The English Electric Canberra subtitled The History and Development of a Classic Jet (ISBN 978-1844152421) is a book by British military historian and author Bruce Barrymore Halpenny about the English Electric Canberra. Illustrated throughout, the book includes interviews with Wing Commander K H Wallis, the man Halpenny attributes as having "saved the Canberra".
The book looks at the development of the aircraft during the early days of jet power and beyond. Each of the many marks and variants are described. The type's record of service with RAF Squadrons is given together with descriptions of the many experimental models.
In the introduction, the author states, “it was a matter of producing either a technical book, or one that would appeal to a wider readership, setting out the true Canberra story: marks, variants, overseas orders, squadrons, records, experimental Canberras, camouflage, markings, and most importantly, the truth about bombing up the aircraft; also serious problems with which the Canberra was sent out to operational R.A.F. stations." He chose the latter and the finished article is an "outstanding" tribute to a remarkable aeroplane, though those that were deep aviation fans were unhappy that it was not a technical book. A case that the author could not satisfy everyone.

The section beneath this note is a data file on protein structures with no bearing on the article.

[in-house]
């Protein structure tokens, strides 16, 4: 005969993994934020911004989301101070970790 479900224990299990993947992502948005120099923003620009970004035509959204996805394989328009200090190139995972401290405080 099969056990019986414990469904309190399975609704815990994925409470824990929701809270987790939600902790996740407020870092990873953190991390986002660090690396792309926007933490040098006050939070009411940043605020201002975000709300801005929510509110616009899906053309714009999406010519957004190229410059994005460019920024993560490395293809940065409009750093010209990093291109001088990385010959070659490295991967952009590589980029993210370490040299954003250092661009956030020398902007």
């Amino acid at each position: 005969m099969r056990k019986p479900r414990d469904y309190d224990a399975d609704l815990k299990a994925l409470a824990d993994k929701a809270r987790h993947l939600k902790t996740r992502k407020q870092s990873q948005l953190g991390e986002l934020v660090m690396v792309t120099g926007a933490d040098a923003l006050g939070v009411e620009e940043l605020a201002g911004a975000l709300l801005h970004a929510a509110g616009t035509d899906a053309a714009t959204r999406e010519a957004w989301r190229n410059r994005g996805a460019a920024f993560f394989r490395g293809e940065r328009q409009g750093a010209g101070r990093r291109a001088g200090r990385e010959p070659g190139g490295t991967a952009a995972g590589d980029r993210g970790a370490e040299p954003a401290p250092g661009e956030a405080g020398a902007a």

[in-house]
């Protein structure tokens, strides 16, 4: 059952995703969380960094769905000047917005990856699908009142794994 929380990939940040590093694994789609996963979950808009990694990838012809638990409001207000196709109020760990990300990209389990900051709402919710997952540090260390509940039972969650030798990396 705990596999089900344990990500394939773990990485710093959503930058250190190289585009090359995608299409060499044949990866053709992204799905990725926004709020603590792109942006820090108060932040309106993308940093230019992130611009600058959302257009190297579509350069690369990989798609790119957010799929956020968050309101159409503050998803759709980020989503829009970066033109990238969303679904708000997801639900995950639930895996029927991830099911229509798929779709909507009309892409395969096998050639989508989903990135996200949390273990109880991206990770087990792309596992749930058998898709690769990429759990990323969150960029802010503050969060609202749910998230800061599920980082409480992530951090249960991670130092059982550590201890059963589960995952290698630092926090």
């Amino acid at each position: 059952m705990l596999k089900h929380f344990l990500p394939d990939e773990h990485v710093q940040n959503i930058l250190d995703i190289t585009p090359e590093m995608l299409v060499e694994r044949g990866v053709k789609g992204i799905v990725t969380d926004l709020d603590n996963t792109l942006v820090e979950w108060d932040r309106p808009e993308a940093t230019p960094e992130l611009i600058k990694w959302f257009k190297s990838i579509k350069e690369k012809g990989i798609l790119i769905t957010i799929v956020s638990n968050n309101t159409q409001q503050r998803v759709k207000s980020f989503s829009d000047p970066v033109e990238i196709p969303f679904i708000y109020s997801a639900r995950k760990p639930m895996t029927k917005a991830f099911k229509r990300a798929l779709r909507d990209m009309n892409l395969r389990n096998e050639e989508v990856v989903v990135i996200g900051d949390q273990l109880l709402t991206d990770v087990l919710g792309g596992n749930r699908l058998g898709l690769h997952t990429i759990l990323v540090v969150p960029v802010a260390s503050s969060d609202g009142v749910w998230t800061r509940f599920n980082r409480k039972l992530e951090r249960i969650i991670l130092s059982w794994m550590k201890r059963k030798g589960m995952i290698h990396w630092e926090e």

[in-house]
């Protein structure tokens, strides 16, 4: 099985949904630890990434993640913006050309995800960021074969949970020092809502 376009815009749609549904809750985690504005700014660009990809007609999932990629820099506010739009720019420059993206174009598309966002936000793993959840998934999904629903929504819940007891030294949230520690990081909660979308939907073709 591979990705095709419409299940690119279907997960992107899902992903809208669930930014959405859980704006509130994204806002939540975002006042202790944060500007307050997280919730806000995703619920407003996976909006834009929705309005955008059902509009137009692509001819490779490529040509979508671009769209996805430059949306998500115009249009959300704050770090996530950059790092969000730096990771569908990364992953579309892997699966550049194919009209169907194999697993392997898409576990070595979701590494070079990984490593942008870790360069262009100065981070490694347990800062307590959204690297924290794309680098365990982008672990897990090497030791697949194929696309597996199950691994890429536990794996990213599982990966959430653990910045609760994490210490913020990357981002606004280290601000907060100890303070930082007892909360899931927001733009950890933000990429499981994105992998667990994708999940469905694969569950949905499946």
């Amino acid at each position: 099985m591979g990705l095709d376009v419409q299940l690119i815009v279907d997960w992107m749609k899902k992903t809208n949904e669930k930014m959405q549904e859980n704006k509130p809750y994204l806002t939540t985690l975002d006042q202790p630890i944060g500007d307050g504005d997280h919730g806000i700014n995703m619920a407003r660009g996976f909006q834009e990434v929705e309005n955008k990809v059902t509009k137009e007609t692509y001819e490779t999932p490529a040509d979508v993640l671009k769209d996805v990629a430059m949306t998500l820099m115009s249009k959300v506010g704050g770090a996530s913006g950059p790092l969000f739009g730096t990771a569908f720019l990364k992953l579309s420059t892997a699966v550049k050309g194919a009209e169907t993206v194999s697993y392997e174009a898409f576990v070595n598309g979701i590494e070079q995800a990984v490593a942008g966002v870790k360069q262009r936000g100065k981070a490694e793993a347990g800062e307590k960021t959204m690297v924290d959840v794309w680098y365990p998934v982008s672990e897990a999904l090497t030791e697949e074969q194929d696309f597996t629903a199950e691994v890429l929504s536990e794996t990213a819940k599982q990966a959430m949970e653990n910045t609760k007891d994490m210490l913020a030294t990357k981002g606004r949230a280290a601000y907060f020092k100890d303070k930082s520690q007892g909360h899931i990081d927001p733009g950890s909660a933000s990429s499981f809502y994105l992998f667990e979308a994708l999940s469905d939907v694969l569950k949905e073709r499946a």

The book took 18 years to complete and the acknowledgments cover two full pages - a testimony to the thoroughness of Halpenny's research. Among the many firms and names mentioned, one in particular comes in for special mention. W/Cdr. K H Wallis, who saved the life of the Canberra by inventing the system of loading bombs for as late at 1951 at R.A.F. Binbrook, not a single aircraft was capable of delivering bombs, simply because the fuselage was too low to the ground!
With Canberra's introduction came the early Rolls Royce Axial Flow Avon engine, a full description of which, its history and development is given in Chapter 2 - the author even tells us how a jet engine delivers its thrust.
The book displays a collection of photographs - some never seen before, also the history and deployment of no less than 81 Squadrons each of which flies the Canberra in its various marks and roles.